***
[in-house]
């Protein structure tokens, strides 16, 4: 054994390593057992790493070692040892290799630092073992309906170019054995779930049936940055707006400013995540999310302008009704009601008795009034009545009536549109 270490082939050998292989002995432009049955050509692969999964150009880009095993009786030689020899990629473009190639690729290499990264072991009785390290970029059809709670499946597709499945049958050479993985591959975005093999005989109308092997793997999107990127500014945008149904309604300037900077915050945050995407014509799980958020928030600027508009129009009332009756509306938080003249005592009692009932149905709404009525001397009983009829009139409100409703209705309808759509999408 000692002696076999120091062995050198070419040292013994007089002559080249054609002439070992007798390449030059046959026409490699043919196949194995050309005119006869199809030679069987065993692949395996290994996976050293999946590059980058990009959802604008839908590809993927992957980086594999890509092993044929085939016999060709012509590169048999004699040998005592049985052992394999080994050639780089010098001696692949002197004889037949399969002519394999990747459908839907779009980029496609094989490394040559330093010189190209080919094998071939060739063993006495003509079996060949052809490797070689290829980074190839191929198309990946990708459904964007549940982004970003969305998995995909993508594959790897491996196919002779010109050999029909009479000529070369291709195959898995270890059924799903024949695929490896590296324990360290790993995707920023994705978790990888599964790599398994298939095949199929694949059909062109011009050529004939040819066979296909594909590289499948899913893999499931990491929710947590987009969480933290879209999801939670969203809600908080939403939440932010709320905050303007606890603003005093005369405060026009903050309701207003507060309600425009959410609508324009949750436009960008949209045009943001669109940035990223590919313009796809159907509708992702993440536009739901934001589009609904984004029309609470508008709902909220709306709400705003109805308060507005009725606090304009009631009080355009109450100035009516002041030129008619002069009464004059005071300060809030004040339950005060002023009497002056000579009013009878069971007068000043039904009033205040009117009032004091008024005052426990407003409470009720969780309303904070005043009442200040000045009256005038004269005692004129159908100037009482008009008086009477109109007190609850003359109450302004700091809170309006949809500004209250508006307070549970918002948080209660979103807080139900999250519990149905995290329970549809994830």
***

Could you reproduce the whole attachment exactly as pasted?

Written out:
[in-house]
């Protein structure tokens, strides 16, 4: 054994390593057992790493070692040892290799630092073992309906170019054995779930049936940055707006400013995540999310302008009704009601008795009034009545009536549109 270490082939050998292989002995432009049955050509692969999964150009880009095993009786030689020899990629473009190639690729290499990264072991009785390290970029059809709670499946597709499945049958050479993985591959975005093999005989109308092997793997999107990127500014945008149904309604300037900077915050945050995407014509799980958020928030600027508009129009009332009756509306938080003249005592009692009932149905709404009525001397009983009829009139409100409703209705309808759509999408 000692002696076999120091062995050198070419040292013994007089002559080249054609002439070992007798390449030059046959026409490699043919196949194995050309005119006869199809030679069987065993692949395996290994996976050293999946590059980058990009959802604008839908590809993927992957980086594999890509092993044929085939016999060709012509590169048999004699040998005592049985052992394999080994050639780089010098001696692949002197004889037949399969002519394999990747459908839907779009980029496609094989490394040559330093010189190209080919094998071939060739063993006495003509079996060949052809490797070689290829980074190839191929198309990946990708459904964007549940982004970003969305998995995909993508594959790897491996196919002779010109050999029909009479000529070369291709195959898995270890059924799903024949695929490896590296324990360290790993995707920023994705978790990888599964790599398994298939095949199929694949059909062109011009050529004939040819066979296909594909590289499948899913893999499931990491929710947590987009969480933290879209999801939670969203809600908080939403939440932010709320905050303007606890603003005093005369405060026009903050309701207003507060309600425009959410609508324009949750436009960008949209045009943001669109940035990223590919313009796809159907509708992702993440536009739901934001589009609904984004029309609470508008709902909220709306709400705003109805308060507005009725606090304009009631009080355009109450100035009516002041030129008619002069009464004059005071300060809030004040339950005060002023009497002056000579009013009878069971007068000043039904009033205040009117009032004091008024005052426990407003409470009720969780309303904070005043009442200040000045009256005038004269005692004129159908100037009482008009008086009477109109007190609850003359109450302004700091809170309006949809500004209250508006307070549970918002948080209660979103807080139900999250519990149905995290329970549809994830």